New to GPS, looking for something simple

Discussion in 'GPS 101 - Which GPS For Me' started by sein, Oct 4, 2013.

  1. sein

    sein Adventurer

    Joined:
    Jan 25, 2013
    Oddometer:
    63
    Location:
    Germany
    I've been stubbornly using paper maps and a compass up until now, and have decided these GPS things might actually be a good idea. I don't need it to play video, store MP3s or answer phone calls. I really just want it to show me a map, where I am on that map, and which direction it is to the next waypoint in my route. And be able to load someone else's routes. A nice bonus would be the ability to run the device on batteries, so I can use it when I'm not on the bike. I'd mainly be using it in Europe, and if the map offerings from the various brands happen to differ by a great deal I would definitely be swayed by a brand providing good maps of Eastern Europe in particular (reviews I've read of devices so far haven't talked much about the maps themselves). I've looked at a couple units by Garmin and TomTom, but so far they all seem to have a lot of additional features I don't plan on using (like bluetooth support, MP3 player, etc). Are there simpler units on the market I can look for? Or are there some very nice features I haven't considered which I should be looking at in a GPS unit?
    #1
  2. advNZer?

    advNZer? Long timer

    Joined:
    Dec 31, 2008
    Oddometer:
    3,102
    Location:
    Wellington,New Zealand
    what is your budget and how is your eyesight?Have you any other hobbies or interests that will also be able to make use of a gps?
    #2
  3. Contevita

    Contevita Cigar Adventurer

    Joined:
    Oct 25, 2011
    Oddometer:
    3,277
    Location:
    Gulfport, MS, USA
    When looking at the specifications at the manufacturer's site, be sure to take note of which one will accept importing of routes and tracks. I just spent a few hours attempting to import a route onto my gps unit only to find out that my particular model will not allow for that.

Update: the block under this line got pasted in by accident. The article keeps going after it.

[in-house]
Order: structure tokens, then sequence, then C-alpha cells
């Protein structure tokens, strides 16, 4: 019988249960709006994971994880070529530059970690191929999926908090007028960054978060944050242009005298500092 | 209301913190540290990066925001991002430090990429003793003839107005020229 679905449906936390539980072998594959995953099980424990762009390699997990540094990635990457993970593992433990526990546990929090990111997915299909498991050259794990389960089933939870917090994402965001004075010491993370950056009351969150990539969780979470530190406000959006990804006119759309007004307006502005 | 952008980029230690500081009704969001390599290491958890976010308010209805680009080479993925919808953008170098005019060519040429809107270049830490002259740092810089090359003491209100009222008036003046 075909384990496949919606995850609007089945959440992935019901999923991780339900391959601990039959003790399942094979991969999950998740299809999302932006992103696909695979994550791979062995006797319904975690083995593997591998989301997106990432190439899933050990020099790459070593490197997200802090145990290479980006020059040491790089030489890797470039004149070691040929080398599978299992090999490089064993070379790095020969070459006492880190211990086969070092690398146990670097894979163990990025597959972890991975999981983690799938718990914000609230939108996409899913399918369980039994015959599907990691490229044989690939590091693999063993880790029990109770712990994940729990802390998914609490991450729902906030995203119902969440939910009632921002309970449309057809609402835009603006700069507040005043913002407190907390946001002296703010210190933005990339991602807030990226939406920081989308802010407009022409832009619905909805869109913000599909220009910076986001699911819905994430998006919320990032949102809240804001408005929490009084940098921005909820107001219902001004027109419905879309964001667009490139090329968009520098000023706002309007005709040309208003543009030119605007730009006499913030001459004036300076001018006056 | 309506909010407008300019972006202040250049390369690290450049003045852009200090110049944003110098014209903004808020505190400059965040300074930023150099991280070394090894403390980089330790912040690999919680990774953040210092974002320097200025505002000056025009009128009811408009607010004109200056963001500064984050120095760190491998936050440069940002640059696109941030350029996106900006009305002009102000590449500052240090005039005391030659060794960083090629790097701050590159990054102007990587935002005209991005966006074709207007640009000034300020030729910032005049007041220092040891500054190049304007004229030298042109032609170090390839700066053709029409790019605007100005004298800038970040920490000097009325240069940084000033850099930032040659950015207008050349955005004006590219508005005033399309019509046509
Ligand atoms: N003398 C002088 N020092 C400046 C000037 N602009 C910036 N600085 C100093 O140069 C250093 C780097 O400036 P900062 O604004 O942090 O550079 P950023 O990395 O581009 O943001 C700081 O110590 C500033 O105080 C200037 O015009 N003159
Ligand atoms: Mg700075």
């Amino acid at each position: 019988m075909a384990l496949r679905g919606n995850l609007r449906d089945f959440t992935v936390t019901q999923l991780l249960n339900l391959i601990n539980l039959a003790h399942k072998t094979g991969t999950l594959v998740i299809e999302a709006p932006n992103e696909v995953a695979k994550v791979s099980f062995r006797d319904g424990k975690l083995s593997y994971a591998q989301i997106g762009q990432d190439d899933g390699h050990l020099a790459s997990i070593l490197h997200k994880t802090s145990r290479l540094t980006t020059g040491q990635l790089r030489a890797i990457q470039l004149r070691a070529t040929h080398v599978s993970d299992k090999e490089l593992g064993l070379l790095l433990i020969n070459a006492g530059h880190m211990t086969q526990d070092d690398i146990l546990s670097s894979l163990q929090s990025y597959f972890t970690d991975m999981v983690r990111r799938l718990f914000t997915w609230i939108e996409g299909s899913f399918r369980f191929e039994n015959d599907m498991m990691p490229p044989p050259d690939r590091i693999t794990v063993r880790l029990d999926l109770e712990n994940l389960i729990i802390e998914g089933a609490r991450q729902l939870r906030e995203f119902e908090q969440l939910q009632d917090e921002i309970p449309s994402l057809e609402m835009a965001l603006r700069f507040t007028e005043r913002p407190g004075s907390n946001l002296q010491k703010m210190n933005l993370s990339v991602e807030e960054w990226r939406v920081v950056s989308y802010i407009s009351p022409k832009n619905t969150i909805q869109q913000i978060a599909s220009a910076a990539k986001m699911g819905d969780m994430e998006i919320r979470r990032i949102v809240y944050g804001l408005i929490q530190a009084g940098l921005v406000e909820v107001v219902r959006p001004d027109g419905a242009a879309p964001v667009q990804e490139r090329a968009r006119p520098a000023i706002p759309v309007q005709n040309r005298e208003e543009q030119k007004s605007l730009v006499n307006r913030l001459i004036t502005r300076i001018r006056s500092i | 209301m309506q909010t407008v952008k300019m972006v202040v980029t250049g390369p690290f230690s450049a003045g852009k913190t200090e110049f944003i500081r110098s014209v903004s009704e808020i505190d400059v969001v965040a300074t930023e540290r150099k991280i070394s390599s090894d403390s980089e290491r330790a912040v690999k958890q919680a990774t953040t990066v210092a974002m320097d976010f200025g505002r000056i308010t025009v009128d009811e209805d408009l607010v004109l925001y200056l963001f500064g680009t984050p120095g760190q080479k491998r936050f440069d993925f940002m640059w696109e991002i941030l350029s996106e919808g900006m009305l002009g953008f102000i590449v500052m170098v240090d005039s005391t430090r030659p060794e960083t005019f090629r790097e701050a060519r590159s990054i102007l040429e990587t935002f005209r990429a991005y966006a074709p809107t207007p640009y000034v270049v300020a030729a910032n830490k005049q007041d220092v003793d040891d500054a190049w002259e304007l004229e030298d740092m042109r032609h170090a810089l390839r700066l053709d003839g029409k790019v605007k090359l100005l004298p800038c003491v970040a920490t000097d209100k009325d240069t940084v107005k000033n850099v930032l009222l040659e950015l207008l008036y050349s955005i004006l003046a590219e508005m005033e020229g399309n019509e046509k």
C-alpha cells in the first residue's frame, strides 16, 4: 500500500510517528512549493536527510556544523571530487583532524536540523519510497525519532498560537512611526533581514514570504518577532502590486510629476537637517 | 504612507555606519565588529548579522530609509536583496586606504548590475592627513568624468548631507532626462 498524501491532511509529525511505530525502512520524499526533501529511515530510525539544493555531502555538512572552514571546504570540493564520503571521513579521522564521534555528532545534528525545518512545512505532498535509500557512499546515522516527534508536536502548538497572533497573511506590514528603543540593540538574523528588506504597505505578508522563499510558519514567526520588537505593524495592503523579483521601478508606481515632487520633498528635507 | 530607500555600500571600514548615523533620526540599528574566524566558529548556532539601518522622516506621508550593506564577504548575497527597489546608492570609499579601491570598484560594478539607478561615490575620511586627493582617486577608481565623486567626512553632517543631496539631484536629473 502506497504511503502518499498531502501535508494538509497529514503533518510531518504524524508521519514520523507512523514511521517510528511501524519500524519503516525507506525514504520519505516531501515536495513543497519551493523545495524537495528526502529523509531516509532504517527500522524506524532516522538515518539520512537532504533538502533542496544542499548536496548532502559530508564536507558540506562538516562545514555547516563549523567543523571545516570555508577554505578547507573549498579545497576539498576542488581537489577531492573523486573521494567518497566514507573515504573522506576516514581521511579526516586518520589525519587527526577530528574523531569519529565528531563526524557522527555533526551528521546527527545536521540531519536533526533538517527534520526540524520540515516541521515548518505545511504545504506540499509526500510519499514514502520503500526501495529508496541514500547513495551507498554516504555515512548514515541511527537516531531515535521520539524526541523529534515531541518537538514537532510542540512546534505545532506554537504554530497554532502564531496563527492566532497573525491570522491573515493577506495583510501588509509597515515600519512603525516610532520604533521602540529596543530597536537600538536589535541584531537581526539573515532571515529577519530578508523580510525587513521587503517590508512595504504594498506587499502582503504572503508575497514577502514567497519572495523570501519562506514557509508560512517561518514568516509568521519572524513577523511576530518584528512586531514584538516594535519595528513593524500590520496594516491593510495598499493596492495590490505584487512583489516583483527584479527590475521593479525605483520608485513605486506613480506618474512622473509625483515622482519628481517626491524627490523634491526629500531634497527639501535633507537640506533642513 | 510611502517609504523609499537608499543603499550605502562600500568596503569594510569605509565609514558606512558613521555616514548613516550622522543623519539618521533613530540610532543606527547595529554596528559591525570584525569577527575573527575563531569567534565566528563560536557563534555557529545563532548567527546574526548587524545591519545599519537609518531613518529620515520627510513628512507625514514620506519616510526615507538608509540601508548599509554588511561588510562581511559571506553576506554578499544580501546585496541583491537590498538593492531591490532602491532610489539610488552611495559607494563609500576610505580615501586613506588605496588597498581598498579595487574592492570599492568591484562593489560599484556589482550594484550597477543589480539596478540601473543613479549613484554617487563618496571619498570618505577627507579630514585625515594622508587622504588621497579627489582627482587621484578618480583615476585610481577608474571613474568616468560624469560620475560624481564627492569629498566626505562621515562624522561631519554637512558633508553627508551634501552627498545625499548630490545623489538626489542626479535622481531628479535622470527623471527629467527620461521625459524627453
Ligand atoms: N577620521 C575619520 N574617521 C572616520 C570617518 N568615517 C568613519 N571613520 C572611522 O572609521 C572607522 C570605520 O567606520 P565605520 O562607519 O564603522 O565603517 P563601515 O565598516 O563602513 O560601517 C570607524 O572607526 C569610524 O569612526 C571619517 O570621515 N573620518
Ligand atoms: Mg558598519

#3
  4. sein

    sein Adventurer

    Joined:
    Jan 25, 2013
    Oddometer:
    63
    Location:
    Germany
    Eyesight is fine as far as I know.
    I'd like to stay under €300 if possible. Seems like most motorcycle-specific GPS units (Garmin/TomTom) go for around €400+, but also include things like playing MP3s over bluetooth, so my hope is there's some unit out there for a better price which just doesn't have those features. :)

    As far as other hobbies go, I do enjoy hiking and backpacking, and could certainly make use of a GPS there but probably would not use it nearly as much as on the bike.
    #4
  5. macintosh

    macintosh Adventurer

    Joined:
    Dec 26, 2011
    Oddometer:
    51
    Location:
    Tallinn, Estonia
    There is motorcycle GPS under 300€ or close to it. Good quality, waterproof.
    I have used it (Excalibur model) on road for ~7000 km (has also offroad mode but neveer used that) and so far I'm really happy with it.

    http://www.goridergps.com/?page_id=591
    #5
  6. VolkerB

    VolkerB n00b

    Joined:
    Mar 18, 2012
    Oddometer:
    5
    Location:
    Near Heidelberg, Germany
    The GoBiker Excalibur looks interesting. In Germany it starts at €299 and goes up to €490 for a kit with two Bluetooth headset included.

    Edit: you could even order it without maps and mount (-€100). I wonder which type of maps it supports.
    #6
  7. EmmEff

    EmmEff Long timer

    Joined:
    Oct 21, 2008
    Oddometer:
    2,121
    Location:
    Innisfil, Ontario, Canada
    That totally looks like one of those Chinese Garmin knockoffs... you could probably do better on the price by not buying the brand name.
    #7
  8. macintosh

    macintosh Adventurer

    Joined:
    Dec 26, 2011
    Oddometer:
    51
    Location:
    Tallinn, Estonia
    Its based on WiMo 5 or 6 (I think) and runs any navigation software for that platform, have tried myself Sygic and NDrive. Factory installed software is iGO Primo 2.4 and it comes with full set of EU maps+pois by Navteq. You can use either NAVTEQ (Garmin) or TeleAtlas (TomTom) maps, the same goes for POI's. Maps are pretty easy to find from internet.

    It may seem like cheap knockoff from pictures but production quality is really good and it does not feel cheap in any way, contrary, all connections are well thougt and seems and feels reliabel. It has official IP rating and it really works even in direct sunlight. I can fully reccommend it for onroad navigation.
    #8
  9. mexipike

    mexipike Been here awhile

    Joined:
    Jun 21, 2010
    Oddometer:
    423
    Location:
    Austin, TX
    I just went on a trip using a buddies old Garmin 60CSX, I too am reluctant to go the gps mount but I found the trip more pleasurable and was able to take more back roads. You can import tracks with it. It's super simple, bomb proof, and cheap used.
    #9